Miles looked down at his beautiful daughter and felt his heart fill with love for her. "Yes, we can." They turned to walk back down the corridor, stopping briefly so that Miles could take Ruth's overflowing satchel of books before he said quietly to his daughter, "Sweetheart, do you really want to know what I do?"
"I know what you do." Ruth said softly, making Miles look down at her in surprise. "You work for the govern… ment… don't you?" she asked, looking up at him for assurance. Miles looked at his daughter and wondered just when she got so clever; he was surer than anyone that if Ruth wanted to make a difference, then she would.
"Yes," he nodded, smiling down at her. "But why didn't you say that to the class to avoid getting into trouble?"
Ruth looked up at him as if it was obvious, "Because I thought it was supposed to be a secret. And a secret means you don't tell."
Miles smiled in wonder at her, and could not help but think that she would make a perfect candidate for the intelligence services. Should the world change, and they allowed women to work properly in MI5, he would perhaps have suggested she joined. She would certainly make a difference then. But as her father, Miles knew that for as long as he lived, he would always protect her and that meant keeping her as far away from his work as possible. He sighed; having just thought that, if he could not get old Mrs McDonald next door to look after Ruth tomorrow, then she would simply have to come to the office with him, or as it was commonly called, 'the grid', because of its windowless, square shape. He knew Frank would not be happy about that, especially since he still had to be debriefed. However after today, Miles was quite sure that he could trust Harry implicitly. If there was no other option, perhaps he would look after Ruth for a small amount of time tomorrow…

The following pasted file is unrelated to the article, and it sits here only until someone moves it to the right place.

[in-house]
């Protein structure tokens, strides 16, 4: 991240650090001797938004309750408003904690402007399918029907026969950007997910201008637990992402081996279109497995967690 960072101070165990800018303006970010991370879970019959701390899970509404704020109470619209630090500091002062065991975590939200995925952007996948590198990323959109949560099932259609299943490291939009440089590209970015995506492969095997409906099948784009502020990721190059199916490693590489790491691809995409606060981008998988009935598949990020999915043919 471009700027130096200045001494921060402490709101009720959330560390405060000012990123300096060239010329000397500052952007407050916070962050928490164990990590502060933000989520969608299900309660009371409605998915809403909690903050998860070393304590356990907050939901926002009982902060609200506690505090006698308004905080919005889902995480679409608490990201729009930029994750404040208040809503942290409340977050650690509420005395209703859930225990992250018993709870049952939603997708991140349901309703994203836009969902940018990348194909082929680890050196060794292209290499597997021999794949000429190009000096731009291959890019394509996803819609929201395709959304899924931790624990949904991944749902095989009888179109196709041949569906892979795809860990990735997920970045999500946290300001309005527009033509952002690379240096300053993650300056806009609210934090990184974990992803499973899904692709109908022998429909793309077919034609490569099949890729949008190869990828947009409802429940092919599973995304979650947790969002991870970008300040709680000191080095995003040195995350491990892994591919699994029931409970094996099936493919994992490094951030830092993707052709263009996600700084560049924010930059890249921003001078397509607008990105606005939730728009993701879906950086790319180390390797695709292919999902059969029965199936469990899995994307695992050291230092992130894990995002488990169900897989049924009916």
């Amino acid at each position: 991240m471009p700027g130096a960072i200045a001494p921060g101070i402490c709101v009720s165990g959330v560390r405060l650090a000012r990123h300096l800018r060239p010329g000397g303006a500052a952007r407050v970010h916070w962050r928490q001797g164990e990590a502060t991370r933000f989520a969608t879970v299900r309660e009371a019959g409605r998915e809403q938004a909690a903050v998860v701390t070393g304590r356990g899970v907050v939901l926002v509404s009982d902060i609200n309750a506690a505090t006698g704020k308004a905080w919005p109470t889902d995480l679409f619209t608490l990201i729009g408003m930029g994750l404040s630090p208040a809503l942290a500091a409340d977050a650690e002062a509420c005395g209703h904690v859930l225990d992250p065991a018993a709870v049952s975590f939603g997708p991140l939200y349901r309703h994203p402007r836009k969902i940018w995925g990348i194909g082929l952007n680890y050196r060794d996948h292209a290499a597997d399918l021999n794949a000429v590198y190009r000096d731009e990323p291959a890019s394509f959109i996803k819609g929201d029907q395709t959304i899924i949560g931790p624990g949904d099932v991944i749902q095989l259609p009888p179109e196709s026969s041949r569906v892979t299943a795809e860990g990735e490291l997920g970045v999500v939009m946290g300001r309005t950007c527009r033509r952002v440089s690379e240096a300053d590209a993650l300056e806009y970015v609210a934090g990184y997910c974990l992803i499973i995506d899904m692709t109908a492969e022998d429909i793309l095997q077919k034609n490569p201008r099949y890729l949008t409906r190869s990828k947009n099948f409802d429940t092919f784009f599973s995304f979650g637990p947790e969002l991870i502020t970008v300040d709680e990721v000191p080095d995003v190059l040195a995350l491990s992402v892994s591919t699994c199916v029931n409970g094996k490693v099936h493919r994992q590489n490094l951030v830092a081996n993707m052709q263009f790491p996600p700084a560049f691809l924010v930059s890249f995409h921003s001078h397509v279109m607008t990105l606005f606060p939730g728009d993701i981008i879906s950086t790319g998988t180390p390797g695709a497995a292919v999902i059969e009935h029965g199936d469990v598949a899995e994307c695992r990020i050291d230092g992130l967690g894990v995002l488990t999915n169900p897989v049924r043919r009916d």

The meeting is aligned. What do you think? Like it? Hate it? If the general consensus is that people hate it then I'll take the story down. I am aware it's a bit different. Anyway, next chapter of All We Were and All We Are will be up very soon. Please tell me what you think and review. Thank you :)